Now, some of this is a Charlotte thing. She wasn't just an extraordinary friend she was unlike any other human being for her willingness and ability to be involved with people's lives, including mine. Where I would flinch at getting too involved Charlotte would bustle forward: calling at all hours, inviting people to her home, arranging meetings for people 10 time zones away and remembering every name. I'd smolder and she'd bark. I'd counsel caution and she'd snort with impatience and get stuff done. She loved me for what I really am, not some image I might want to project. I loved her for all her qualities, charming and otherwise.

I do not have, nor do I expect to have, a relationship like this with anyone else. It may have been facilitated by Skype and FaceTime and Facebook and email and other electronic means but it wasn't an electronic relationship. The internet may have allowed me to maintain my relationship with Charlotte but it has not limited it. I only got four years with her, but they were rich years.

Of the gifts I cherish: one of her always funny cards,
an antique veiled hat from her mother's collection, and a set of
drawers. When C was facing one of her rounds of chemo and worried
it would kill her, she and I and another friend mused over what one
does to prepare for death. On my list was emptying
my junk drawers. She sent me home with this set. They're empty.
Also to her credit, several of us count her as a best friend and yet we know it to be a shared honor. She had school friends, FEAST friends, neighbor friends, family friends, and friends over a single issue. She literally saved lives of strangers and strangers they no longer were, ever. These were genuine relationships, all. I've never known someone to have so many relationships and not necessarily interconnected. She had no ego about it, needing to show off who she knew or count their numbers. She never dropped names: she put people together. I delight in continuing to find her friends. She delighted in knowing we all would have and keep one another. She would be so glad, if a bit embarrassed, at the relationships renewed and strengthened this week as the word spread.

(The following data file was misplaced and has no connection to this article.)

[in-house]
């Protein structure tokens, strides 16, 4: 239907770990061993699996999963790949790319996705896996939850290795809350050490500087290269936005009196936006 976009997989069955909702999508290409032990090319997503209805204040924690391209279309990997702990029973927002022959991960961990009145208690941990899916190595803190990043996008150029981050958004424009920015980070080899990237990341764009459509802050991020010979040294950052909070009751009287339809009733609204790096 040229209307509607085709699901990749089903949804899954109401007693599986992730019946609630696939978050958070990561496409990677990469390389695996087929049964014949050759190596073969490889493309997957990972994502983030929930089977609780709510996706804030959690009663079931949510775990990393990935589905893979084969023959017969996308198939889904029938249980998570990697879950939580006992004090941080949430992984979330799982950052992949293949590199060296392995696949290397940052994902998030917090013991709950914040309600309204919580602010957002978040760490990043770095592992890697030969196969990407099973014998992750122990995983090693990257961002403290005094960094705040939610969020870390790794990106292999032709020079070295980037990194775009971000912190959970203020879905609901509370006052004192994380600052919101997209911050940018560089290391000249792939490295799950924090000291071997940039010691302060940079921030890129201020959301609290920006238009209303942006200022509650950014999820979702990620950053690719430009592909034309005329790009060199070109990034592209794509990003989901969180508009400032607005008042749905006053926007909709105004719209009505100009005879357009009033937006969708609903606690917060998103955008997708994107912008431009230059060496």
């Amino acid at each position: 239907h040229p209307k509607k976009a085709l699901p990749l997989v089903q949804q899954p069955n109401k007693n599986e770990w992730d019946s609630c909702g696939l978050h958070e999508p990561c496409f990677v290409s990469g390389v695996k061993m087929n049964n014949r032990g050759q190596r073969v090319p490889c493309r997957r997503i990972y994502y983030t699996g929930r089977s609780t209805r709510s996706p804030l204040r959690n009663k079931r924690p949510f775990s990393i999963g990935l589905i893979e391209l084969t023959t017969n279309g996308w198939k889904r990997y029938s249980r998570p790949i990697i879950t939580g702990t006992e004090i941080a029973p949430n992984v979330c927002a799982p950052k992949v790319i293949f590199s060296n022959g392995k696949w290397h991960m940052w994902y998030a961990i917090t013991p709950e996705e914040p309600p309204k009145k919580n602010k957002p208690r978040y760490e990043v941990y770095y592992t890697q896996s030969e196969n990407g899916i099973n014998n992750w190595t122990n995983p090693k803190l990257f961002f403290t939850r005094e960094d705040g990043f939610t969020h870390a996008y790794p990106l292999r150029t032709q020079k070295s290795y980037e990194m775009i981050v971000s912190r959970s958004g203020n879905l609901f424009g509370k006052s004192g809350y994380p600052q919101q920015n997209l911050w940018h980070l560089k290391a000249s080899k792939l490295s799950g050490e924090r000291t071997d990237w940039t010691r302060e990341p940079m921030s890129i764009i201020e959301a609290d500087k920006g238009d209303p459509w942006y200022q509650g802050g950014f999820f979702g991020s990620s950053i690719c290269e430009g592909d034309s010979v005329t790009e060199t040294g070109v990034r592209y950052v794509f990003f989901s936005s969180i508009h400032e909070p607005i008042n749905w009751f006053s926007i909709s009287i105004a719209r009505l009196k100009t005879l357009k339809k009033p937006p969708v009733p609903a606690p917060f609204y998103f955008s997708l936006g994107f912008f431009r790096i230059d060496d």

I have consciously devoted the past six months to working with and for Charlotte. As frightened as I was it has been the greatest gift she could give me. Writing with her and coping with her and creating the Charlotte's Helix in her name and preparing for this week have been a great honor but also an enormous learning and growing experience. I have horrible survivor's guilt - why should I live and not her, I ask you - but also my marching orders. Charlotte helped all of us, her friends, to accept this day and our instructions. Support the girls and HWISO and brothers and other friends. Keep fighting for what it is important. "Keep going."

"YOU CAN DO THIS WITHOUT ME" is the first and only time I remember her using all caps to me. She would not say "good-bye" but this she shouted.

When I stayed with her in July I padded down the hall to her room wearing one of her wrappers and I tucked her in. She laughed, as I was the guest and adults don't need tucking, but we knew one another that well. "Sweet dreams" I said.

Sweet dreams.

11 comments: